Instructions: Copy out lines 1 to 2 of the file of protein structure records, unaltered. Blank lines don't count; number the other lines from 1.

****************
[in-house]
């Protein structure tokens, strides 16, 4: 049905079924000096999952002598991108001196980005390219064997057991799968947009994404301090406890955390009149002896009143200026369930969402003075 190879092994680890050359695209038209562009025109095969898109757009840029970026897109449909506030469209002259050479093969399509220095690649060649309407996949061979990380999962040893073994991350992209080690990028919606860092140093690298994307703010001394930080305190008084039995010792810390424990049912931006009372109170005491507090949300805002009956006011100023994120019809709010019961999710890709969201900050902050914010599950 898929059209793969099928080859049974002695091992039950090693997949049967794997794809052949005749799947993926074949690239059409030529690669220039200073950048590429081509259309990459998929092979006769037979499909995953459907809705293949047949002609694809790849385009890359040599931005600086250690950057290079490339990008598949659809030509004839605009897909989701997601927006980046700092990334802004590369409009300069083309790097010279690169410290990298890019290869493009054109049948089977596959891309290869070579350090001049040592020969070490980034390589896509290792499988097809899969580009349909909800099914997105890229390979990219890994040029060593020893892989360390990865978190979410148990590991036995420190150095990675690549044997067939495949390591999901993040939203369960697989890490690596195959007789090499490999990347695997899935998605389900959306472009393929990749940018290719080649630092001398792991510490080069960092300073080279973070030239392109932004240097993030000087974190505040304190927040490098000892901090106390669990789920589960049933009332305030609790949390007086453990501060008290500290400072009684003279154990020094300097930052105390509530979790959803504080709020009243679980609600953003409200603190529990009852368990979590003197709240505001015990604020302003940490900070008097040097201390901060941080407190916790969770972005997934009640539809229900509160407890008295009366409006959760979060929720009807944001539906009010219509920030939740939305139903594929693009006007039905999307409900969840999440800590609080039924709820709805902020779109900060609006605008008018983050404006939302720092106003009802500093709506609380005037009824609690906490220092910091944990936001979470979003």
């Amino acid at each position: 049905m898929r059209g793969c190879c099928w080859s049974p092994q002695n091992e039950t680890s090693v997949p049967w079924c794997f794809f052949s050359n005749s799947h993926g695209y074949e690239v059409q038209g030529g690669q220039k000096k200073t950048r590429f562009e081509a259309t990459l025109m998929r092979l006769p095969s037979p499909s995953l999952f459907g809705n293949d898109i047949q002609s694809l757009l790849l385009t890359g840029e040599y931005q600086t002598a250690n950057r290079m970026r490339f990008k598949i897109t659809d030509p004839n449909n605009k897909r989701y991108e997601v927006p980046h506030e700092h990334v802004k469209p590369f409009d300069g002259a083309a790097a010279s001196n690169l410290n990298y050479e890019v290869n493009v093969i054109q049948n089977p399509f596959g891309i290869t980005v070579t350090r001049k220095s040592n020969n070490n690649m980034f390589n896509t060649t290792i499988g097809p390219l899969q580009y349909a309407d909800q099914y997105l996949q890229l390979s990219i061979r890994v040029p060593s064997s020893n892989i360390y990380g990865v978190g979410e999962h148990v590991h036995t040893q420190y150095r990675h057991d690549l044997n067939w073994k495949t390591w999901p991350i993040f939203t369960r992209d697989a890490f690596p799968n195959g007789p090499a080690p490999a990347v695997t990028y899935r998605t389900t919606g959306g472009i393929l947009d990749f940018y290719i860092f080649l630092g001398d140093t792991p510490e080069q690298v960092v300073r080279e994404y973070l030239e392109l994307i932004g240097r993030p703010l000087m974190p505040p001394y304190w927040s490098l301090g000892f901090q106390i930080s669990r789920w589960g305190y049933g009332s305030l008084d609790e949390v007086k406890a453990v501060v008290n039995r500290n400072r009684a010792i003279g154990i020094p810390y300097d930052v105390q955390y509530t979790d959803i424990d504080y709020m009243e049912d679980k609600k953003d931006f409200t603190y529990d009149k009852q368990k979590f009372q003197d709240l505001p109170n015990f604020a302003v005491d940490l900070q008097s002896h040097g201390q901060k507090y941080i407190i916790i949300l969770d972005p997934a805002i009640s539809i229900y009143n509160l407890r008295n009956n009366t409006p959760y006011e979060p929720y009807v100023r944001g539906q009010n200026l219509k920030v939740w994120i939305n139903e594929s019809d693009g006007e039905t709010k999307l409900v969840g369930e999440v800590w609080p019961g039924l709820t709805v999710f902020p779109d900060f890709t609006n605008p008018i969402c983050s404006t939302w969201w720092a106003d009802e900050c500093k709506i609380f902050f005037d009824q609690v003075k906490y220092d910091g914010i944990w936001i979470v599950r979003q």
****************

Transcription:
[in-house]
């Protein structure tokens, strides 16, 4: 049905079924000096999952002598991108001196980005390219064997057991799968947009994404301090406890955390009149002896009143200026369930969402003075 190879092994680890050359695209038209562009025109095969898109757009840029970026897109449909506030469209002259050479093969399509220095690649060649309407996949061979990380999962040893073994991350992209080690990028919606860092140093690298994307703010001394930080305190008084039995010792810390424990049912931006009372109170005491507090949300805002009956006011100023994120019809709010019961999710890709969201900050902050914010599950 898929059209793969099928080859049974002695091992039950090693997949049967794997794809052949005749799947993926074949690239059409030529690669220039200073950048590429081509259309990459998929092979006769037979499909995953459907809705293949047949002609694809790849385009890359040599931005600086250690950057290079490339990008598949659809030509004839605009897909989701997601927006980046700092990334802004590369409009300069083309790097010279690169410290990298890019290869493009054109049948089977596959891309290869070579350090001049040592020969070490980034390589896509290792499988097809899969580009349909909800099914997105890229390979990219890994040029060593020893892989360390990865978190979410148990590991036995420190150095990675690549044997067939495949390591999901993040939203369960697989890490690596195959007789090499490999990347695997899935998605389900959306472009393929990749940018290719080649630092001398792991510490080069960092300073080279973070030239392109932004240097993030000087974190505040304190927040490098000892901090106390669990789920589960049933009332305030609790949390007086453990501060008290500290400072009684003279154990020094300097930052105390509530979790959803504080709020009243679980609600953003409200603190529990009852368990979590003197709240505001015990604020302003940490900070008097040097201390901060941080407190916790969770972005997934009640539809229900509160407890008295009366409006959760979060929720009807944001539906009010219509920030939740939305139903594929693009006007039905999307409900969840999440800590609080039924709820709805902020779109900060609006605008008018983050404006939302720092106003009802500093709506609380005037009824609690906490220092910091944990936001979470979003």